Women in perimenopause are dealing with so many changes in their bodies and coping with hormonal changes that at many times can lead to feelings of helplessness or loss of control. These feelings need to be experienced and processed because it’s never wise to shut out our emotions. However, there are some things women in perimenopause can do to help their bodies and minds through the transition.
Whilst the last thing you need is to add to your to-do list, I’m here to share some tips for helping your body and mind through perimenopause. These might help you feel more in control and make a difference to your energy, health and general wellbeing.
Please don’t be overwhelmed by this list, many you will already be doing. Lean into the ones that you feel will most make a difference to you and support your body through perimenopause.
Listen to your gut, literally, by eating when you are hungry and stopping when you’re full. This is often easier said than done but practising mindfulness can help you to get in touch with your body’s signals. Intuitive eating is being guided by your bodily wisdom and can lead to a healthier more positive relationship with food. Eat both for pleasure and nourishment but monitor how much you are eating as many of us are unknowingly overeating.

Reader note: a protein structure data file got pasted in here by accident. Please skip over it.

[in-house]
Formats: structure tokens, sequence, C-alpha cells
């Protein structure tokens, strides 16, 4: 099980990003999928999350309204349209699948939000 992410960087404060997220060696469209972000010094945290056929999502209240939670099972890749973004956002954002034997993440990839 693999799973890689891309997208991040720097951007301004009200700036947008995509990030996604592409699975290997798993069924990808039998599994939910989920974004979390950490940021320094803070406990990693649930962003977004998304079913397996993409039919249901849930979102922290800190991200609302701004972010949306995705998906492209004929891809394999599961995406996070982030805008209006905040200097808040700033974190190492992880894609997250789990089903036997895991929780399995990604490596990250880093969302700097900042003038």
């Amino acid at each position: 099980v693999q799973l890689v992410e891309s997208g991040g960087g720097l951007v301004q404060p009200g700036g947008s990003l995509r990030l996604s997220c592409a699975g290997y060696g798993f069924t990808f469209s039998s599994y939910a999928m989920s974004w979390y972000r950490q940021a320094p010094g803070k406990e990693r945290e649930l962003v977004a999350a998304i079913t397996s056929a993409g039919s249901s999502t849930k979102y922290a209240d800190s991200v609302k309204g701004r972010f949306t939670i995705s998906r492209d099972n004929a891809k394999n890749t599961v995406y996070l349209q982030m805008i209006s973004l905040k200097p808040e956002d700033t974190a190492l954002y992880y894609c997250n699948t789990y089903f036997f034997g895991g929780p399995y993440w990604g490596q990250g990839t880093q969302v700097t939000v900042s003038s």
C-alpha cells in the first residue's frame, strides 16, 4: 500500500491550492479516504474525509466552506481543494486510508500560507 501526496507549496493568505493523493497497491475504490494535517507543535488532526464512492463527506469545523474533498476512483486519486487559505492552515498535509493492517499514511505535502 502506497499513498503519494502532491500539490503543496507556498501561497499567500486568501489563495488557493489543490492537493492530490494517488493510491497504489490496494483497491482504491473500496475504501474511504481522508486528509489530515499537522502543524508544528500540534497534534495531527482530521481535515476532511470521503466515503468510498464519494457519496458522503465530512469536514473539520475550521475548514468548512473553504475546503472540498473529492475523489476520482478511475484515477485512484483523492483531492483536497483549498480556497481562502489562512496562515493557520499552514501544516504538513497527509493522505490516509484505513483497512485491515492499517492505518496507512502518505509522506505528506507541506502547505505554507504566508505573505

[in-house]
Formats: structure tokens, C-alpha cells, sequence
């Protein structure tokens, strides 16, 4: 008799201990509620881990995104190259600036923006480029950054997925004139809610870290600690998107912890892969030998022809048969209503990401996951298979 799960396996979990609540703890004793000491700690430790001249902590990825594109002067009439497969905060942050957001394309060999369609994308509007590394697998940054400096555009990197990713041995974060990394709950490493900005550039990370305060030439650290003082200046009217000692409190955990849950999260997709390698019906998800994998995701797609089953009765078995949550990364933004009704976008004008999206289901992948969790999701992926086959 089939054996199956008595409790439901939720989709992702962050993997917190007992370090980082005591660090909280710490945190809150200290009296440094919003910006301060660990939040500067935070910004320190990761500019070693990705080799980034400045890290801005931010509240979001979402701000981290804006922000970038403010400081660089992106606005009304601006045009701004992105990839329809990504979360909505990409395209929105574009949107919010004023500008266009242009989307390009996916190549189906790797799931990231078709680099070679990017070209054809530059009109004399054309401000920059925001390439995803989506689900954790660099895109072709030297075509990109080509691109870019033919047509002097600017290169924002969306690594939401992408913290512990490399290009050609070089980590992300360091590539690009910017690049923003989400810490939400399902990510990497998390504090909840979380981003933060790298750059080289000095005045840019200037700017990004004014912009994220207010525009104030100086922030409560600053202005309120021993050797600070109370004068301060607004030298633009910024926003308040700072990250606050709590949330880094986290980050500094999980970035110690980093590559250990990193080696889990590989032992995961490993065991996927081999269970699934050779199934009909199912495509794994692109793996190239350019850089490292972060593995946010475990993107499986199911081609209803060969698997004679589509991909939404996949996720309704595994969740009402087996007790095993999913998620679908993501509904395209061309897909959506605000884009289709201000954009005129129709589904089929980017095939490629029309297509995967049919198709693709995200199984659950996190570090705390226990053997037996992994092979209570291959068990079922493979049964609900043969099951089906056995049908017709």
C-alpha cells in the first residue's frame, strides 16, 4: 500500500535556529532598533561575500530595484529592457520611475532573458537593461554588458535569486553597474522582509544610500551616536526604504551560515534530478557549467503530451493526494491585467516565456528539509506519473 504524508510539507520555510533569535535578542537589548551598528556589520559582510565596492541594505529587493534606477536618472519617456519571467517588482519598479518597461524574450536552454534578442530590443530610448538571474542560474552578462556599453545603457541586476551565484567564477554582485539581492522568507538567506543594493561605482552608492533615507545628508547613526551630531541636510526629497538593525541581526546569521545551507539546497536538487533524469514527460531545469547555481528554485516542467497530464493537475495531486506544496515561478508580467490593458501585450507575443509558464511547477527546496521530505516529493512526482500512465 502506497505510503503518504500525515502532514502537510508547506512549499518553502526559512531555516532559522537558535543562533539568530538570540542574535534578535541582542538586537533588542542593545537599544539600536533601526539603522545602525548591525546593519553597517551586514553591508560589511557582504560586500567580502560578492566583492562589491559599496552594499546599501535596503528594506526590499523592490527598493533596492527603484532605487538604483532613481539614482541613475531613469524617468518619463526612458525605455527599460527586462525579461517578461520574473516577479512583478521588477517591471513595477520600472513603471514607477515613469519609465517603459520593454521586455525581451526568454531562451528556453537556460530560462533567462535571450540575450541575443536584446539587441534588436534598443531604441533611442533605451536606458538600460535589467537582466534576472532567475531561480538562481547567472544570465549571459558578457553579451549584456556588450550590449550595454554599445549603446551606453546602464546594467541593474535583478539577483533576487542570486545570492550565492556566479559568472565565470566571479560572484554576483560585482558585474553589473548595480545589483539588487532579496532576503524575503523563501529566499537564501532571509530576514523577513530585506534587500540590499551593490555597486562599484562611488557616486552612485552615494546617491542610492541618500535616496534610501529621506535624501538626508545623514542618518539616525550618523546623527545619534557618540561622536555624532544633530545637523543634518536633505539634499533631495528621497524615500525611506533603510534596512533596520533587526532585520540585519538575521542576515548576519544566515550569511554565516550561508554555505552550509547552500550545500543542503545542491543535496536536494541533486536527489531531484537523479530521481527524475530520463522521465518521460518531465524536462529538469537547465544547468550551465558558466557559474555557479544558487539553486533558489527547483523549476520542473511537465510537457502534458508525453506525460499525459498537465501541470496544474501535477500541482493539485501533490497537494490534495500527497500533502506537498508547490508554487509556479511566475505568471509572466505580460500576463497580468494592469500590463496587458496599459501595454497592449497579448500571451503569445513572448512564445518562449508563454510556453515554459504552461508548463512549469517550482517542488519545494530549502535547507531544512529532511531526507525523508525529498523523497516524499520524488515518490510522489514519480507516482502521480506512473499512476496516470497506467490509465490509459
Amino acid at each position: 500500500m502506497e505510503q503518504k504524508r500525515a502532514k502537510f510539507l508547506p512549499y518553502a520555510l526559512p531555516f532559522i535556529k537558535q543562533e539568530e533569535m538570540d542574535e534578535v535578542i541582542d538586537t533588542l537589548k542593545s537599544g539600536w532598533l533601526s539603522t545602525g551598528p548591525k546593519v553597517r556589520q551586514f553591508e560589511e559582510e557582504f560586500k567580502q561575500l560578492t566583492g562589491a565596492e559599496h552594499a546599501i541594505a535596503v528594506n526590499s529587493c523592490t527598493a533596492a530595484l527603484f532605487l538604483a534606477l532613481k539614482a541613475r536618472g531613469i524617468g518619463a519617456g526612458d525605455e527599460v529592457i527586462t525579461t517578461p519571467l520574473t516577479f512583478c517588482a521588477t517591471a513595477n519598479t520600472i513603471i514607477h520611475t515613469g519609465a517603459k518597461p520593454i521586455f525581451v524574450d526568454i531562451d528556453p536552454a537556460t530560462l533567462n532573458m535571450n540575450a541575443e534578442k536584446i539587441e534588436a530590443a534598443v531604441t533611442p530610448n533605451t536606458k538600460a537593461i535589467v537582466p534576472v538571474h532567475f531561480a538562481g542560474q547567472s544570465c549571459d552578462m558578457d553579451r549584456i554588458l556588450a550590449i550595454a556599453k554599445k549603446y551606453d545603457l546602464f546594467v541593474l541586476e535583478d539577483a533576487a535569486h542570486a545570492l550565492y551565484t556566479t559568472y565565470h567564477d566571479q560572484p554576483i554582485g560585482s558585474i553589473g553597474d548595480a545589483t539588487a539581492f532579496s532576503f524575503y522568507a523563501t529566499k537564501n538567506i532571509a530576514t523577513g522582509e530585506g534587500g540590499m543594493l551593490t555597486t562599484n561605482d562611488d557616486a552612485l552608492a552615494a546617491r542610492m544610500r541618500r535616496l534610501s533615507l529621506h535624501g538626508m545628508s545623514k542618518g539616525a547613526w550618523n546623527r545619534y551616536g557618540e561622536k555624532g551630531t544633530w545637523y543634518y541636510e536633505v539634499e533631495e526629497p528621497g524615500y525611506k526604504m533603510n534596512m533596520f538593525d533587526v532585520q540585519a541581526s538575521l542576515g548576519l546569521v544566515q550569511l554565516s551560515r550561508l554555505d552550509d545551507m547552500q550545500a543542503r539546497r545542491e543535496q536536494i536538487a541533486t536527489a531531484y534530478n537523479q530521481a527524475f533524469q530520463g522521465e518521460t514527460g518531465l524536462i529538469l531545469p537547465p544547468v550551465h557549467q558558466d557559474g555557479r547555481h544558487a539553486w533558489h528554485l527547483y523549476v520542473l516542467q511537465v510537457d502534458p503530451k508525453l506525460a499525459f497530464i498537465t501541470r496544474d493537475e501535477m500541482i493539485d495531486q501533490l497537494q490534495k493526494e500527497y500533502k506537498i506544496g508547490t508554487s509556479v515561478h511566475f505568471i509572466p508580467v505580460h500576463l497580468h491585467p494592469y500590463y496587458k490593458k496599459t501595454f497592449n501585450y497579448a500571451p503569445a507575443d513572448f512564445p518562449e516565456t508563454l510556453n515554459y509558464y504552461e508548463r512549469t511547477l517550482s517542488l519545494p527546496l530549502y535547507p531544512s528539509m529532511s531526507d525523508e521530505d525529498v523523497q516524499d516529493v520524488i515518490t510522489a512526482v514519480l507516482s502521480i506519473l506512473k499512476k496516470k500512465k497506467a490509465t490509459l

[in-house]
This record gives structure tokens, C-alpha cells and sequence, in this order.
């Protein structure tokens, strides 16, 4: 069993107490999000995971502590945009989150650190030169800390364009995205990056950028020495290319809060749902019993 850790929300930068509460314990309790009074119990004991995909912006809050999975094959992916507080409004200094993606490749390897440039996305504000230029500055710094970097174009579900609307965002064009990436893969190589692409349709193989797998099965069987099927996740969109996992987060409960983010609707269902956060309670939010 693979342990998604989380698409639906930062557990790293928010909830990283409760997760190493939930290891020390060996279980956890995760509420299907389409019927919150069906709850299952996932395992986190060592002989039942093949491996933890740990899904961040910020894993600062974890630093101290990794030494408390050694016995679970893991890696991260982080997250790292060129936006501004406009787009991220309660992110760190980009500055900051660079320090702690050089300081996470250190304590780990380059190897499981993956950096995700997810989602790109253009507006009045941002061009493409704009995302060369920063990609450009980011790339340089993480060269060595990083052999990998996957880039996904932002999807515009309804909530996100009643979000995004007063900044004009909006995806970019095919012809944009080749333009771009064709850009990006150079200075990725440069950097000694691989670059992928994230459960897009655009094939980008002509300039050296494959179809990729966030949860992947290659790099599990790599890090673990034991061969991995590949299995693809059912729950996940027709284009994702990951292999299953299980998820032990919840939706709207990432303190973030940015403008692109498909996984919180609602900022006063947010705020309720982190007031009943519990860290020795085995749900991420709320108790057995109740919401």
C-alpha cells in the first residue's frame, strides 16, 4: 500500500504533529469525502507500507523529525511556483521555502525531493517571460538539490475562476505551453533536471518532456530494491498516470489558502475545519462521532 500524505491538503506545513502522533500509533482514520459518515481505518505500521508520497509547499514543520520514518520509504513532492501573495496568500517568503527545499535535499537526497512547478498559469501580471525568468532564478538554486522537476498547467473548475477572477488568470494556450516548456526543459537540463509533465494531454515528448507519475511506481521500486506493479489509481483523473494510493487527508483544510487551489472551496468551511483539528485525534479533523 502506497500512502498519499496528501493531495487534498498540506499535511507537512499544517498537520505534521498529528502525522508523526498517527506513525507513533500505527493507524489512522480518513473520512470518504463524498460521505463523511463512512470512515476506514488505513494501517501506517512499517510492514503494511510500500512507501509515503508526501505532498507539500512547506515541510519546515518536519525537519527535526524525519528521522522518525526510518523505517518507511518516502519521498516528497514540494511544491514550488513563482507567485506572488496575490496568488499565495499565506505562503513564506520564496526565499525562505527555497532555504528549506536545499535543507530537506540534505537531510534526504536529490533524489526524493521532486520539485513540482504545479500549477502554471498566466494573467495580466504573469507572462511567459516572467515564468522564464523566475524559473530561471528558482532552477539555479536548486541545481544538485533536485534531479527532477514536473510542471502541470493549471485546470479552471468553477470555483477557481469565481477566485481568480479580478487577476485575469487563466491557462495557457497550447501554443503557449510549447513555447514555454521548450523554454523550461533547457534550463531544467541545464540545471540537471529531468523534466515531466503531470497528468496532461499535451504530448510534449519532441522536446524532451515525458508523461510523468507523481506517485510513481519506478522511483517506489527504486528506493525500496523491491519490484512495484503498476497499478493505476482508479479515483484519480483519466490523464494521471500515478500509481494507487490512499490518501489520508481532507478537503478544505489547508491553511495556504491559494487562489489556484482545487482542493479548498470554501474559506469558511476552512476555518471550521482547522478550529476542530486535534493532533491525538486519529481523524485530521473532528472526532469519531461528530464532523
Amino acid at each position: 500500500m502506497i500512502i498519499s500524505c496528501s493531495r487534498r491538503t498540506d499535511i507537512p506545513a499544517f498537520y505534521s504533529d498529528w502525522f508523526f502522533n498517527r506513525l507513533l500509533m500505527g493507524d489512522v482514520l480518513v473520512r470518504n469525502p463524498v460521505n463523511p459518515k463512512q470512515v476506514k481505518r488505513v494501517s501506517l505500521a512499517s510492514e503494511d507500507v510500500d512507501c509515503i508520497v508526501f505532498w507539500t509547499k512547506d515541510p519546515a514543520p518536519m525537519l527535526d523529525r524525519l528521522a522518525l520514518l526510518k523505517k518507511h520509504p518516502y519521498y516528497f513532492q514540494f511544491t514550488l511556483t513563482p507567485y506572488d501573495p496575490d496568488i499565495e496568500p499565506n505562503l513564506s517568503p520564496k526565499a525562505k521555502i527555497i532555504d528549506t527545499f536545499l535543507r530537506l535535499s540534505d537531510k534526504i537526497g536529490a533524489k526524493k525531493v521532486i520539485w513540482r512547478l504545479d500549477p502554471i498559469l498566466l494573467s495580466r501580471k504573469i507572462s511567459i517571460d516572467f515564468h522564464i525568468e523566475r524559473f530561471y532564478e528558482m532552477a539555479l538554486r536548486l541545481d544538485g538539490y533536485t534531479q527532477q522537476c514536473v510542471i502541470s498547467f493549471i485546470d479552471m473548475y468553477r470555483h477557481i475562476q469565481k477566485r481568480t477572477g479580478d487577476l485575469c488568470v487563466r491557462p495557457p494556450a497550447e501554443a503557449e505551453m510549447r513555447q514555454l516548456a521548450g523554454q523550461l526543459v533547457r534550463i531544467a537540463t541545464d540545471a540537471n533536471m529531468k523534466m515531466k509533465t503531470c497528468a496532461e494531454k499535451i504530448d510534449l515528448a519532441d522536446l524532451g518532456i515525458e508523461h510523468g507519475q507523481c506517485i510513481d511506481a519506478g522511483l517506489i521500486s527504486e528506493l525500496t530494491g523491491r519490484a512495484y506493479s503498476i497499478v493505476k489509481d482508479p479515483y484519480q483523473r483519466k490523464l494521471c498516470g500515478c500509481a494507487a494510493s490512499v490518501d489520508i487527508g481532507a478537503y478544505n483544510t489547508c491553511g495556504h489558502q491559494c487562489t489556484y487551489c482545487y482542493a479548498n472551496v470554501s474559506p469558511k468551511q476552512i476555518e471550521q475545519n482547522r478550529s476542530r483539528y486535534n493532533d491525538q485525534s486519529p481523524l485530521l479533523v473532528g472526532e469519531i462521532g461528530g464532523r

Eat the rainbow! Not only will you enjoy your instagramable food more, but you will also be getting the nutrients your body needs. When your meals consist of half a plate of vegetables, a quarter protein, a quarter complex carbohydrates (brown rice, lentils, brown pasta) and one teaspoon of essential fat, then you can be fairly sure you’re eating a balanced diet. Most importantly you’re feeding your body with the fuel it needs to support you through the day. Especially as women in perimenopause are experiencing a fair amount of physical challenges. Be kind to it, give it the nourishment it needs.
Resist restrictive diets. As your body changes through perimenopause it may be tempting to take drastic action. However, denying your body food past the point of hunger risks exhausting you and puts needless stress on your hard-working body. Moreover, these drastic diets rarely serve you in the long-term. Often resulting in binge eating after, or even before, the diet is complete.
Give your body a break. Stop eating at 9pm and leaving 12 hours before you eat again. Whilst it’s absolutely vital to fuel your body with food, it’s work for your digestive system. So give it the night off.
Resistance and strength training is so important for women in their 40s and 50s. It’s not about bulking up, and don’t worry you won’t, it’s about keeping your muscles responsive. As we get older we lose muscle and just a few minutes of exercise a day can help. Women often resist strength training because it is seen as a ‘male’ form of exercise. It’s not. Women in perimenopause need to push their muscles a little every day to keep them supple and strong. Light weights and gentle exercise are going to make both your body and mind stronger.
Forming Healthy Habits